When you think about inspiring women entrepreneurs, you probably come up with names like Beyonce Knowles, Arianna Huffington and Susan Wojcicki. They are inspiring in part because they epitomize the idea of a strong, independent female. But the reality is, women have been contributing big time to the American and global business world for hundreds of years. These are just a few of the women who made a huge name for themselves way before it was considered acceptable for ladies to work.
1. Sarah Breedlove
Better known as C.J. Walker, African-American Sarah Breedlove was born in 1867 near Delta, Louisiana. Out of the five children in the family, she was the first to be born free. Breedlove suffered from a scalp condition that resulted in hair loss. She experimented with store-bought hair treatments as well as her own home remedies for relief. By 1907, Breedlove was traveling and giving demonstrations of her own pomade formula. She opened a factory just a year later, establishing the wildly successful Madame C.J. Walker Manufacturing Company. The philosophies of the company, combined with beautician training, are credited to advancing the status of African Americans. Breedlove now is considered one of the first African-American women to become a self-made millionaire.
2. Eliza Lucas Pinckney
Born in Antigua in the West Indies in 1722, Eliza (Elizabeth) Pinckney moved to the United States with her family when she was still young. Pinckney soon took charge of some of the plantations her father owned in South Carolina. That gave her a front row seat to the growing textile industry, and she soon saw the need for new dyes. Under her direction, indigo helped fuel South Carolina's economy for three full decades. Pinckney also found success with crops like silk and ginger.
3. Olive Ann Beech
Born in 1904, Olive Ann Beech formed the Beech Aircraft Company with her husband, Walter. Together, they created planes such as the Staggerwing, Twin Beech and Navigator. When Walter fell ill, Olive stepped up to the plate and kept the company thriving, meeting the needs of the military through World War II. She went on to lead a wide range of commercial and military aviation advancements over the next three decades, including research and development with NASA. Annual sales for the company reached $265 million, a far cry from when the business started with less than 10 workers.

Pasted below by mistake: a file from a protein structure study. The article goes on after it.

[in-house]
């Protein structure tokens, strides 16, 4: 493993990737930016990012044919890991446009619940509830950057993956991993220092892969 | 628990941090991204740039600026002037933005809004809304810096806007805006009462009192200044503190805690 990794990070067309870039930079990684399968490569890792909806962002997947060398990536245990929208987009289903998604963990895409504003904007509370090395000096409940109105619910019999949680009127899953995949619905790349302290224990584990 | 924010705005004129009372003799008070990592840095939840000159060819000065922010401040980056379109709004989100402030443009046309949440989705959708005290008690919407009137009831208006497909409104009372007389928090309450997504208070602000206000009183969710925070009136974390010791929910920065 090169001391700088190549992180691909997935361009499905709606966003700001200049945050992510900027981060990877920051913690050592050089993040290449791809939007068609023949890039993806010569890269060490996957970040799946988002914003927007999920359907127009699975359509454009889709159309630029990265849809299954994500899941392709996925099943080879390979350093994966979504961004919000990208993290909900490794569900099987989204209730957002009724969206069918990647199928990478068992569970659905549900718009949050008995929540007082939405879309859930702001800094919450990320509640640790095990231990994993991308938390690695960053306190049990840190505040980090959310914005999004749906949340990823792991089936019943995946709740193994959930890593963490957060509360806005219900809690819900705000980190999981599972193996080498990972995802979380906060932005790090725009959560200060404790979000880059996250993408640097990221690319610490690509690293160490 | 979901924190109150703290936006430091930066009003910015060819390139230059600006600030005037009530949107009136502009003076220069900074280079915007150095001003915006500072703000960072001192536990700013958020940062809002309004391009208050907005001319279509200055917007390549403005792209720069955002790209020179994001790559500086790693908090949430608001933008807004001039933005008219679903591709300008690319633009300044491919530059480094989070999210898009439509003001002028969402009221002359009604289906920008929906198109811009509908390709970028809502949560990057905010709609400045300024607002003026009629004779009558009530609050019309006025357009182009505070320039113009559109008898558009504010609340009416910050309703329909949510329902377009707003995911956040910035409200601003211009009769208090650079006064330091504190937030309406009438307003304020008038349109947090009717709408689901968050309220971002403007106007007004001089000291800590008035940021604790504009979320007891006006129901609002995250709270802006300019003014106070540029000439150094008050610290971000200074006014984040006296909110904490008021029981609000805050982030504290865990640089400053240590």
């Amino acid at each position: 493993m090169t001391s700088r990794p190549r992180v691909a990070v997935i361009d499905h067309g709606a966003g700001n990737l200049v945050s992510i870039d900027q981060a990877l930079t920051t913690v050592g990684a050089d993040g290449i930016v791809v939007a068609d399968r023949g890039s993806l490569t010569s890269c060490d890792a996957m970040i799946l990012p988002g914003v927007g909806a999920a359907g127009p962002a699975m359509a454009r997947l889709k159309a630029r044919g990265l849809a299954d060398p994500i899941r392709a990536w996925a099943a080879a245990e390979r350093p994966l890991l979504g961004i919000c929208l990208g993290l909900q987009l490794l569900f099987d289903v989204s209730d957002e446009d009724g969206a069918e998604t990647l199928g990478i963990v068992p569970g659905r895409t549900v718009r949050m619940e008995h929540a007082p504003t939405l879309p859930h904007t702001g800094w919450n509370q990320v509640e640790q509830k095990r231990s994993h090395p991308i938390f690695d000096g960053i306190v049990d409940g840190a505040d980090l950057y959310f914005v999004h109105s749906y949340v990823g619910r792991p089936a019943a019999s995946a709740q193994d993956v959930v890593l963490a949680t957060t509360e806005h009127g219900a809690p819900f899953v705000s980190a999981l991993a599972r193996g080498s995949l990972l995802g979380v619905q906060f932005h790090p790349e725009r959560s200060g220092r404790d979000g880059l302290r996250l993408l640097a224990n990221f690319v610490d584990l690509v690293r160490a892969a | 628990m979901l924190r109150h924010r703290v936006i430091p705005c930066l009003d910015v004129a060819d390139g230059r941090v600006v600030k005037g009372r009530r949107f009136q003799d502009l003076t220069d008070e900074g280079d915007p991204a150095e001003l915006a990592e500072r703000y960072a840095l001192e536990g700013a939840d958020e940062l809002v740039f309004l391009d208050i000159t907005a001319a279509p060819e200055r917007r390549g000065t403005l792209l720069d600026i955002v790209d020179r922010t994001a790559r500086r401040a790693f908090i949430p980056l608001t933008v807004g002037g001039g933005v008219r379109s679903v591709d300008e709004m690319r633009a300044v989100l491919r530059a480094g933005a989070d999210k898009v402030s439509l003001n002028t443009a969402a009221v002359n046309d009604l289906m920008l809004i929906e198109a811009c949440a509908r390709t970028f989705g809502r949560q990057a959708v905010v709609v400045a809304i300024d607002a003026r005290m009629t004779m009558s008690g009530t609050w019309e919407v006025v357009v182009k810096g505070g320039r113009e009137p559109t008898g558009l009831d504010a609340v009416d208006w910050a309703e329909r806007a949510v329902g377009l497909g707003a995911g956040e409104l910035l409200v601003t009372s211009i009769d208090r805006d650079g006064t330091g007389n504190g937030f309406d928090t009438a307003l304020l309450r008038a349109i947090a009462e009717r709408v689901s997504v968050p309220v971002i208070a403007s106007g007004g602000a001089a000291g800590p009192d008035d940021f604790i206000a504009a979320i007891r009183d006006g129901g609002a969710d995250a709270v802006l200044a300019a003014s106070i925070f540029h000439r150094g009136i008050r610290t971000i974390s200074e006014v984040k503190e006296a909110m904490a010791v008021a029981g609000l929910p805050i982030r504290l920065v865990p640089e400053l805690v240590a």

4. Clara and Lillian Westropp
In 1922, sisters Clara and Lillian Westropp opened the doors of the Women's Savings & Loan Company of Cleveland, Ohio with just $89,000 in capital. Their business stood out because, despite accepting both male and female clientele, the Westropp sisters wanted to have an all-female board of directors and teach women about money during a time when men still controlled much of family and business finance. The bank grew to be the second largest in the country by 1950. Seventy years after opening its doors, the bank was absorbed under Charter One Financial.
5. Rebecca Lukens
With roots reaching all the way back to the 13 original American colonies, Rebecca Lukens inherited her father's ironworks plant, which sat on the Brandywine River. As the leader of the company, Lukens turned the plant into one of the biggest producers of boilerplates and rails for the locomotive and shipping industries. Operating with integrity and the fairness instilled in her from her Quaker background, she is thought to be the first woman to ever head an industrial company in America. By the end of the 20th century, the business was No. 395 on the Fortune 500 Industrial List and the oldest U.S. steel mill in continuous operation.
Against incredible odds, these women paved the way for today's modern businesswomen to enjoy acceptance, respect and financial security. Keep their names handy, just in case you need a reminder of what you can do.